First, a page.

Peter CHAPARKAS and Josephine Chaparkas, Plaintiffs and Appellant, v. Ronald P. WEBB, Guy S. Webb and Mildred Webb, Defendants and Respondents.
This case concerns an automobile accident occurring November 22, 1956. The plaintiff, Peter Chaparkas, was driving his 1949 Hudson automobile and his wife and coplaintiff, Josephine, was riding with him. Count I of the complaint sought damages for Peter for injuries to his person, hospital and medical expenses, loss of earnings and destruction and loss of use of his automobile. Count II concerned Josephine and sought general and special damages arising out of injury to her person. Defendants denied negligence and asserted the defense of contributory negligence as to plaintiffs.
The trial was had before a jury resulting in the following verdict: ‘We, the jury in the above entitled action, find for the plaintiff, Peter Chaparkas, and assess his damages in the sum of $ None, and for the plaintiff, Josephine Chaparkas, and assess her damages in the sum of $4500.00.
‘As to each said plaintiff, our findings and award of damages are against the defendants Ronald P Webb, Guy S. Webb and Mildred Webb.’
The appeal before us is by Peter only. Defendants concede that the verdict and judgment in favor of Josephine establishes a finding of absence of contributory negligence on the part of Peter.
The effect of the verdict as returned is that the accident, and resulting damages, if any, were caused solely by the negligence of defendants and without fault on the part of plaintiffs. As to Peter the jury, as trier of the facts, found that he had sustained no injuries or damages proximately caused by or resulting from the negligent acts of defendants in the accident in question. Morand v. Seaside Memorial Hospital, 121 Cal.App.2d 745, 748, 264 P.2d 96.
Peter contends the verdict and resulting judgment are contrary to the evidence so as to require a finding of damages in his favor. Defendants assert this plaintiff failed to show with reasonable certainty any injuries or damages; that the evidence as to these matters is so vague and uncertain as to entitle the jury to disregard or disbelieve it.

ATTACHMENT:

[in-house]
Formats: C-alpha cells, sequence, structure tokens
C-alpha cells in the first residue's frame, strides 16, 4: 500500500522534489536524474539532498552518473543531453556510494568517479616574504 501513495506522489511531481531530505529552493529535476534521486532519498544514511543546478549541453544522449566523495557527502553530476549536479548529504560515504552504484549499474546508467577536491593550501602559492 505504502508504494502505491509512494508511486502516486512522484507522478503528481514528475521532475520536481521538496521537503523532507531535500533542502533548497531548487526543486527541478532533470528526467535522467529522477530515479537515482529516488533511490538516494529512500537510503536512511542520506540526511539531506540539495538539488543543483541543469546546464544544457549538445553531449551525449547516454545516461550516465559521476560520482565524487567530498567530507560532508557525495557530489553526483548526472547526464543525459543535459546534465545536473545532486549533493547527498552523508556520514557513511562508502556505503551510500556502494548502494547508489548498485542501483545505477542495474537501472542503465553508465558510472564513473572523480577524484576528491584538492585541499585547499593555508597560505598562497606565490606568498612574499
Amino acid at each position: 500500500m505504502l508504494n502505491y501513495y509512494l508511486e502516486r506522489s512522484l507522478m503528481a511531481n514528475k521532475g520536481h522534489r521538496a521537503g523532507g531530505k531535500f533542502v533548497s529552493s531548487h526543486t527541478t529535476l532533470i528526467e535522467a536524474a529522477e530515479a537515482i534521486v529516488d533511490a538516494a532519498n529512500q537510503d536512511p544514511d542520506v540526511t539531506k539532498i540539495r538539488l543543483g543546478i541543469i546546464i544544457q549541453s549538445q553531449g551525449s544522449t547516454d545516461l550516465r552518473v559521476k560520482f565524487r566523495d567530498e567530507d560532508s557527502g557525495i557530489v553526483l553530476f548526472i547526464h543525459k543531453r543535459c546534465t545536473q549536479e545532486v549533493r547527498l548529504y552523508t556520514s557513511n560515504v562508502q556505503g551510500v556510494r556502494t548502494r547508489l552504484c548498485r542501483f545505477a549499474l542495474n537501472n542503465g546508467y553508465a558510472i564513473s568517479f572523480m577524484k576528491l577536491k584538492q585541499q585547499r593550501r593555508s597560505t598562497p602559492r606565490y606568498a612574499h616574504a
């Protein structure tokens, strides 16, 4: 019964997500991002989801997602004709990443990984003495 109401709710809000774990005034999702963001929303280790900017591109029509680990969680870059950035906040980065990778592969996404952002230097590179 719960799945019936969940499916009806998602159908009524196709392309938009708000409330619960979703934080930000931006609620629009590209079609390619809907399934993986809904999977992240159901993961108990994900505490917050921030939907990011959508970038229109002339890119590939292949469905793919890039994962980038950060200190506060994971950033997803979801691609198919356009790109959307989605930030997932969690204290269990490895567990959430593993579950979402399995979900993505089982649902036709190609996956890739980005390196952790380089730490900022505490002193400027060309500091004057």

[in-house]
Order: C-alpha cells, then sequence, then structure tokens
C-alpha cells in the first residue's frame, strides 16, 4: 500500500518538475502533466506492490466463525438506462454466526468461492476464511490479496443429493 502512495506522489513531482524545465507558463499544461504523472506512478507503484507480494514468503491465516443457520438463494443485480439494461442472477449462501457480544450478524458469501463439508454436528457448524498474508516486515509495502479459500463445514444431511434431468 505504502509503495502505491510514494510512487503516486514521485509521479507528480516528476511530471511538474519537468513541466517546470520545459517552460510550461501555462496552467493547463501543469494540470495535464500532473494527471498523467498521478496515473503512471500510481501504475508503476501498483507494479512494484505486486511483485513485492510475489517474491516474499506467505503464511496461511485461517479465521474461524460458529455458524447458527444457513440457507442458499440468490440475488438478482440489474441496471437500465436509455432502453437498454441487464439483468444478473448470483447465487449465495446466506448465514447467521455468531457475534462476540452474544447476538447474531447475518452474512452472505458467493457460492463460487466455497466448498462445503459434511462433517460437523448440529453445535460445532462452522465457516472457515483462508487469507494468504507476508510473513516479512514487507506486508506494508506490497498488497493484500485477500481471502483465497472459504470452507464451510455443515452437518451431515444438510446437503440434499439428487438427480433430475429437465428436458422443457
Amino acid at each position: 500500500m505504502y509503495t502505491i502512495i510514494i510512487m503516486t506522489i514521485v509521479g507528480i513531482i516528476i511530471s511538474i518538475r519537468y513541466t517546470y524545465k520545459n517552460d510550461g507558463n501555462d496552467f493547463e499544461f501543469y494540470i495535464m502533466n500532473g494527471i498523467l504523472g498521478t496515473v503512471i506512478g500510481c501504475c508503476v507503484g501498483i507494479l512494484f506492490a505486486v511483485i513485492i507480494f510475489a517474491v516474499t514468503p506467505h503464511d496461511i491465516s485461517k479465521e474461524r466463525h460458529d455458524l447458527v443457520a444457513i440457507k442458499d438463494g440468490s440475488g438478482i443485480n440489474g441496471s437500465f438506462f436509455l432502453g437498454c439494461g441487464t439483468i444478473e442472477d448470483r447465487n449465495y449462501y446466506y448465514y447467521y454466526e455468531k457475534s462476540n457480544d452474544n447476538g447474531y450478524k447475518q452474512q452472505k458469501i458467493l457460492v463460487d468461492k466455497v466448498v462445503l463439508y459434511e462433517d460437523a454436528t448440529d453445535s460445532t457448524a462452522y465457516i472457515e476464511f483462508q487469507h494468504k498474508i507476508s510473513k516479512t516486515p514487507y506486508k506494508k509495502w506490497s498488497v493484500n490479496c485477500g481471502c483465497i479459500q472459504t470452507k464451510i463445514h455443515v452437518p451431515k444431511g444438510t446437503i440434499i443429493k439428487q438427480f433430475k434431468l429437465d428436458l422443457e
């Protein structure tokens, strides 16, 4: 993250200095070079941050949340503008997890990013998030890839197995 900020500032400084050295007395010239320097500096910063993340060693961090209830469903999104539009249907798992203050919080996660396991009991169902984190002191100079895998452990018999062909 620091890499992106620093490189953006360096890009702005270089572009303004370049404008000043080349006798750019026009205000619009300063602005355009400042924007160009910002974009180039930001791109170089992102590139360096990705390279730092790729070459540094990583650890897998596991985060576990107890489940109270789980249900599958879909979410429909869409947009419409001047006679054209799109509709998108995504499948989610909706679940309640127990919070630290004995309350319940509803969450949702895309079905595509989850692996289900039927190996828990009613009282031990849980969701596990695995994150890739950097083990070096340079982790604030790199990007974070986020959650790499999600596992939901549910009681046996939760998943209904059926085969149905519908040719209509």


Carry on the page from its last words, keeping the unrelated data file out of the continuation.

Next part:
The rule is established that the plaintiff has the burden of proving, with reasonable certainty, the damages actually sustained by him as a result of the defendant's wrongful act, and the extent of such damages must be proved as a fact. The burden thus placed on the plaintiff is in no way lessened by his presentation of a prima facie case of negligence against the defendant. Commercial Union Assurance Co. v. Pacific Gas & Electric Co., 220 Cal. 515, 523, 31 P.2d 793; 14 Cal.Jur.2d 648, § 19.
While a defendant is liable for all the damage that his tortious act proximately causes to the plaintiff, regardless of whether or not it could have been anticipated, nevertheless a proximate causal connection must still exist between the damage sustained by the plaintiff and the defendant's wrongful act or omission, and the detriment inflicted on the plaintiff must still be the natural and probable result of the defendant's conduct. Wells v. Lloyd IV, 6 Cal.2d 70, 86, 56 P.2d 517; Chidester v. Consolidated People's Ditch Co., 53 Cal. 56, 57; 14 Cal.Jur.2d 672, § 43.
Plaintiff designates four areas of damage in which he claims his proof meets the requirements of the foregoing rules. These are general damages, special damages for medical expenses, loss of earnings and injury to and loss of use of his automobile. In support of his position plaintiff directs our attention to certain evidence a reading of which bears out the contentions of defendants as to its vagueness and uncertainty.
The record of the case discloses the following: The investigating officer testified he saw no visible injuries on plaintiff but he complained of pain.
Peter testified: ‘I got hit; throw me out in the street, * * * I just get out, you know, from the car and try to help him * * * I said I have pains in my neck and shoulder and back here a little bit, but that it don't look like it is severe pain. * * *’ His wife was taken to a hospital in an ambulance but Peter rode with the officer. He had X-rays of his back and shoulder and went home. He did not have much pain then but after several days his hands, feet, back and head swelled. After a week or two the soreness went away. Then the pain started again and he consulted a Doctor Stegmair. More X-rays were taken and no broken bones were found. He took heat and osteopathic treatments. He still has pain. ‘They tell me it is arthritis. * * * I never have had a pain * * * before this accident. I don't blame it all to the accident * * * age, we probably have a little arthritis and never notice it, but the impact activated * * *.’ He never had any black or blue marks on his body. He was still swollen when he went to see Dr. Stegmair. He had never been treated before by this or any doctor. He was given heat and osteopathic treatments. Following some three-months' treatment he went to a Dr. Servas. He was there given similar treatment for two months.